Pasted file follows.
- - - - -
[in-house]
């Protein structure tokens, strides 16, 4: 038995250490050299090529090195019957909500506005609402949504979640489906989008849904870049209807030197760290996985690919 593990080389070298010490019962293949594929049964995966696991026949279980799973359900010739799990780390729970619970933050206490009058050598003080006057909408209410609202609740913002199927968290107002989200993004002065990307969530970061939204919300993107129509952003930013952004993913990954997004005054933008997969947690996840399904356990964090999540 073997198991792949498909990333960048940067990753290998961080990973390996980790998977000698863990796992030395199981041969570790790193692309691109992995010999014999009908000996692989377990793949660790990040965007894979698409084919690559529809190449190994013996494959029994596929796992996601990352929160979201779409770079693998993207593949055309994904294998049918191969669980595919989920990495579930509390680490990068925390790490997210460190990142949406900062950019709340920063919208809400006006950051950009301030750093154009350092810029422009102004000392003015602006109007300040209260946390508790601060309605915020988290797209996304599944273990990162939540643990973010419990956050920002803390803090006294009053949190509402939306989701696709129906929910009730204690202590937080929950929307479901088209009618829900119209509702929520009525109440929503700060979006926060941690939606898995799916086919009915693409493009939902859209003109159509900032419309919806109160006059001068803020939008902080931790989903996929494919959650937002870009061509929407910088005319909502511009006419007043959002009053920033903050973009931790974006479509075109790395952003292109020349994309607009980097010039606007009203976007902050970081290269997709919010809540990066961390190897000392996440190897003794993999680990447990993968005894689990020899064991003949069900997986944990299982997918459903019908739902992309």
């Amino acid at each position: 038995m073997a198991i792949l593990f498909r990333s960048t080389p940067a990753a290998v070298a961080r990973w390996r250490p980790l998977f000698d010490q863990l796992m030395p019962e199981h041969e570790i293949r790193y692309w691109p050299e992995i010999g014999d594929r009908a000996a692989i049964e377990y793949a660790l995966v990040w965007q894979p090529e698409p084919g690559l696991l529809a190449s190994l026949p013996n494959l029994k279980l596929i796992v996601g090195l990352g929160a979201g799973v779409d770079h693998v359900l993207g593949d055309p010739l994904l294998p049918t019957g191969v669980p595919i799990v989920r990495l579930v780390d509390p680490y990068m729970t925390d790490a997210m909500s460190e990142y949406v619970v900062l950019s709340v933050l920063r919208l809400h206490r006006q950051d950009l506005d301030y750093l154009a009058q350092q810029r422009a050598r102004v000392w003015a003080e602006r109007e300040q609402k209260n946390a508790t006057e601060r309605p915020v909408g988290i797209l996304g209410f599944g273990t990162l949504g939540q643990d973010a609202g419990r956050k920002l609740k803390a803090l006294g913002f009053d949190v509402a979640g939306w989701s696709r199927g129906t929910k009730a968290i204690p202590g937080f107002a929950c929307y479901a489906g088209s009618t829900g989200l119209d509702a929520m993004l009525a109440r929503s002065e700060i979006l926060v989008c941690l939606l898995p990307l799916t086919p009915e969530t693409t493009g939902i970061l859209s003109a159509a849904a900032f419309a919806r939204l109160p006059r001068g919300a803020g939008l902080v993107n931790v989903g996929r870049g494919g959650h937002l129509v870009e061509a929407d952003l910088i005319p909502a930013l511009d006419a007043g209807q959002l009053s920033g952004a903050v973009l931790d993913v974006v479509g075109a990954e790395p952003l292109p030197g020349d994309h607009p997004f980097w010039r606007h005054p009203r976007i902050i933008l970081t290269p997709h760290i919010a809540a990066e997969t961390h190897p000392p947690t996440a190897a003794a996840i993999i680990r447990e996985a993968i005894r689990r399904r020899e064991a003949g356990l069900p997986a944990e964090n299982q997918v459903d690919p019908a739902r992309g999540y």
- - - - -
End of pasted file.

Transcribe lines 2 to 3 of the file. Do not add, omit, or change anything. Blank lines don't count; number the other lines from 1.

């Protein structure tokens, strides 16, 4: 038995250490050299090529090195019957909500506005609402949504979640489906989008849904870049209807030197760290996985690919 593990080389070298010490019962293949594929049964995966696991026949279980799973359900010739799990780390729970619970933050206490009058050598003080006057909408209410609202609740913002199927968290107002989200993004002065990307969530970061939204919300993107129509952003930013952004993913990954997004005054933008997969947690996840399904356990964090999540 073997198991792949498909990333960048940067990753290998961080990973390996980790998977000698863990796992030395199981041969570790790193692309691109992995010999014999009908000996692989377990793949660790990040965007894979698409084919690559529809190449190994013996494959029994596929796992996601990352929160979201779409770079693998993207593949055309994904294998049918191969669980595919989920990495579930509390680490990068925390790490997210460190990142949406900062950019709340920063919208809400006006950051950009301030750093154009350092810029422009102004000392003015602006109007300040209260946390508790601060309605915020988290797209996304599944273990990162939540643990973010419990956050920002803390803090006294009053949190509402939306989701696709129906929910009730204690202590937080929950929307479901088209009618829900119209509702929520009525109440929503700060979006926060941690939606898995799916086919009915693409493009939902859209003109159509900032419309919806109160006059001068803020939008902080931790989903996929494919959650937002870009061509929407910088005319909502511009006419007043959002009053920033903050973009931790974006479509075109790395952003292109020349994309607009980097010039606007009203976007902050970081290269997709919010809540990066961390190897000392996440190897003794993999680990447990993968005894689990020899064991003949069900997986944990299982997918459903019908739902992309």
């Amino acid at each position: 038995m073997a198991i792949l593990f498909r990333s960048t080389p940067a990753a290998v070298a961080r990973w390996r250490p980790l998977f000698d010490q863990l796992m030395p019962e199981h041969e570790i293949r790193y692309w691109p050299e992995i010999g014999d594929r009908a000996a692989i049964e377990y793949a660790l995966v990040w965007q894979p090529e698409p084919g690559l696991l529809a190449s190994l026949p013996n494959l029994k279980l596929i796992v996601g090195l990352g929160a979201g799973v779409d770079h693998v359900l993207g593949d055309p010739l994904l294998p049918t019957g191969v669980p595919i799990v989920r990495l579930v780390d509390p680490y990068m729970t925390d790490a997210m909500s460190e990142y949406v619970v900062l950019s709340v933050l920063r919208l809400h206490r006006q950051d950009l506005d301030y750093l154009a009058q350092q810029r422009a050598r102004v000392w003015a003080e602006r109007e300040q609402k209260n946390a508790t006057e601060r309605p915020v909408g988290i797209l996304g209410f599944g273990t990162l949504g939540q643990d973010a609202g419990r956050k920002l609740k803390a803090l006294g913002f009053d949190v509402a979640g939306w989701s696709r199927g129906t929910k009730a968290i204690p202590g937080f107002a929950c929307y479901a489906g088209s009618t829900g989200l119209d509702a929520m993004l009525a109440r929503s002065e700060i979006l926060v989008c941690l939606l898995p990307l799916t086919p009915e969530t693409t493009g939902i970061l859209s003109a159509a849904a900032f419309a919806r939204l109160p006059r001068g919300a803020g939008l902080v993107n931790v989903g996929r870049g494919g959650h937002l129509v870009e061509a929407d952003l910088i005319p909502a930013l511009d006419a007043g209807q959002l009053s920033g952004a903050v973009l931790d993913v974006v479509g075109a990954e790395p952003l292109p030197g020349d994309h607009p997004f980097w010039r606007h005054p009203r976007i902050i933008l970081t290269p997709h760290i919010a809540a990066e997969t961390h190897p000392p947690t996440a190897a003794a996840i993999i680990r447990e996985a993968i005894r689990r399904r020899e064991a003949g356990l069900p997986a944990e964090n299982q997918v459903d690919p019908a739902r992309g999540y």